Freeview's Managing Director, Ilse Howling, today warned UK regulators and politicians that the free digital TV service could only continue to grow if it had access to the 600MHz and 700MHz bands. Speaking at this morning's Westminster eForum event, she also reconfirmed her company's opposition to the current proposals for use of the 800MHz band by 4G services, which could, according to Arqiva's Charles Constable, lead to many more than two million homes losing access to some or all Freeview services.
Howling praised the Government's decision to fund the cost of the filters required to minimise disruption to television services, but criticised the fact that there was currently no proposal to fund the cost of installing these devices in homes, which is estimated at between £150 and £160 per home. Howling believes that the 'polluter pays' principle should apply, the 'polluters' in this case being providers of 4G services, in case there was any doubt.
Howling's position was supported, not surprisingly, by the DTG's Richard Lindsay-Davies, who said that management of 4G spectrum and white spaces were the most important challenges facing DTT's future. To that end he announced that the DTG's own test centre had been chosen by the UK government to assess the threat of 4G interference with DTT receivers. Professor Sylvia Harvey made the important point that the term 'interference' is inappropriate in the digital world, since rather than deteriorating gradually or suffering partial degredation, services would immediately disappear altogether.
There was also general agreement with the suggestion made by Barry Fox, renowned technology journlist, that a real world trial of 4G, possibly in the Oxfordshire area (containing the constituencies of Prime Minister David Cameron and Minister for Culture, Communications and Creative Industries, Ed Vaizey) would allow everyone to see exactly how many homes and devices would be affected by the introduction of 4G services, since however rigorous the testing, real world conditions are impossible to predict. One can imagine that the disappearance from the Freeview airwaves of a major live sports event – the Olympics 100m final perhaps – caused by a temporary 4G switch-on might be effective in bringing the issue to national attention.
In spite of their natural allegiance to the television industry, most eForum speakers recognised the importance of 4G services in the UK’s overall information infrastructure, but there are clearly battles ahead when it comes to the fine details of which spectrum gets used for which services and who pays for disruption to established businesses caused by the introduction of new technologies.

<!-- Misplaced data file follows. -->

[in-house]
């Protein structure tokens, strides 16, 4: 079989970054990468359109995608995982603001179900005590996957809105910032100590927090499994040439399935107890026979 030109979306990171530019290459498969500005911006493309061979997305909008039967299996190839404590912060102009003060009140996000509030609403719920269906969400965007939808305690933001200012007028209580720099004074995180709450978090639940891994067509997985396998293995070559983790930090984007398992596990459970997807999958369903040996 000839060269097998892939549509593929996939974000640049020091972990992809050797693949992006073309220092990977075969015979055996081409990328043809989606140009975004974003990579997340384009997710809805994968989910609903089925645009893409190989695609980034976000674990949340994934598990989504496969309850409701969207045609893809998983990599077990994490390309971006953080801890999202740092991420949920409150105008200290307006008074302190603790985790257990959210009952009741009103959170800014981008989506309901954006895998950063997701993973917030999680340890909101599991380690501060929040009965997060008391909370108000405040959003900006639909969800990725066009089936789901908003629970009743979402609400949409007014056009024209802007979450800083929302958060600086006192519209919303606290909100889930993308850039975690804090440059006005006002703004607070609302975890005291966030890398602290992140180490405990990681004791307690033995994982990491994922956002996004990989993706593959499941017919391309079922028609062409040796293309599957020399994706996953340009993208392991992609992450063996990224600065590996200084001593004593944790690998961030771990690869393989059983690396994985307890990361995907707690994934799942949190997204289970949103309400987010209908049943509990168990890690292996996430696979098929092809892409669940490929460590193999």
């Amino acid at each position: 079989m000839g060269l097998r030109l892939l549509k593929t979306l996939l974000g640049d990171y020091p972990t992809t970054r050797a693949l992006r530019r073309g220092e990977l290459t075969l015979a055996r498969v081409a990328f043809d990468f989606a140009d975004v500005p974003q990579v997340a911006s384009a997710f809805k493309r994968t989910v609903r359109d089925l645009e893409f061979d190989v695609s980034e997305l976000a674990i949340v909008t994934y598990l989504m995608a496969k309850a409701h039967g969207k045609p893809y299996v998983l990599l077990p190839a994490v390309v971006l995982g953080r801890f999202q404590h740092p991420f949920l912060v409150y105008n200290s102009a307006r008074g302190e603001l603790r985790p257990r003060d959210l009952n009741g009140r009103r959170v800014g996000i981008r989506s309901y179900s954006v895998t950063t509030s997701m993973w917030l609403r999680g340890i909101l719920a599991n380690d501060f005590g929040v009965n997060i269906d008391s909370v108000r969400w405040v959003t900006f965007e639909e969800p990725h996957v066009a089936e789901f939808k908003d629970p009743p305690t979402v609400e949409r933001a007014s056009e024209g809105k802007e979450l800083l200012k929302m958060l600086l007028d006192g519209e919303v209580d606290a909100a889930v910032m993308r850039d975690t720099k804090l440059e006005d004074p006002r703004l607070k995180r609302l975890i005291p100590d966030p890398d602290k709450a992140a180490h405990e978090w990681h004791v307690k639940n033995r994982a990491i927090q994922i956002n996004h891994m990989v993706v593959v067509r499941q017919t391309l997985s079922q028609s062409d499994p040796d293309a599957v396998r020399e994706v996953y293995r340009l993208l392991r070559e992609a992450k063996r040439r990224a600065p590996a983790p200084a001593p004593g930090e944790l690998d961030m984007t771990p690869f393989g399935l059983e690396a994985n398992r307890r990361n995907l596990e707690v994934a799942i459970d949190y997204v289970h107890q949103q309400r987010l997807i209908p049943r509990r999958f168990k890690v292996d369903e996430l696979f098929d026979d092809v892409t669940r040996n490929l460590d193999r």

The wider context of the debate centres on the relative importance of traditional television in the context of the continued expansion and influence of personal and mobile devices such as a smartphones and tablets as media consumption platforms. These issues were also addressed at the conference but with an inevitable bias towards traditional models, in the sense of both “big screen” and “free to access” as key components of what many (British and European) people still understand as “television”.
The key unknown in much of this discussion is whether the current sharp demographic variation in media device consumption patterns indicates a permanently altered landscape. In other words, will today’s young, small screen video viewers remain that way as they grow older or will they seize the opportunity to migrate to a large screen HDTV as soon as they form their own households in later life? Because the assumption of many “wireless” provider seems to be that “wireless broadband” is the only service many people will need in the future to consume whatever content (video, music, games) on their personal smart devices as well as larger screens. The US is already debating whether LTE broadcasting can provide a long term replacement for traditional over-the-air signals (see Ericsson IEEE paper). If such debates come to Europe then the DTT/4G arguments seem set to become even more complex.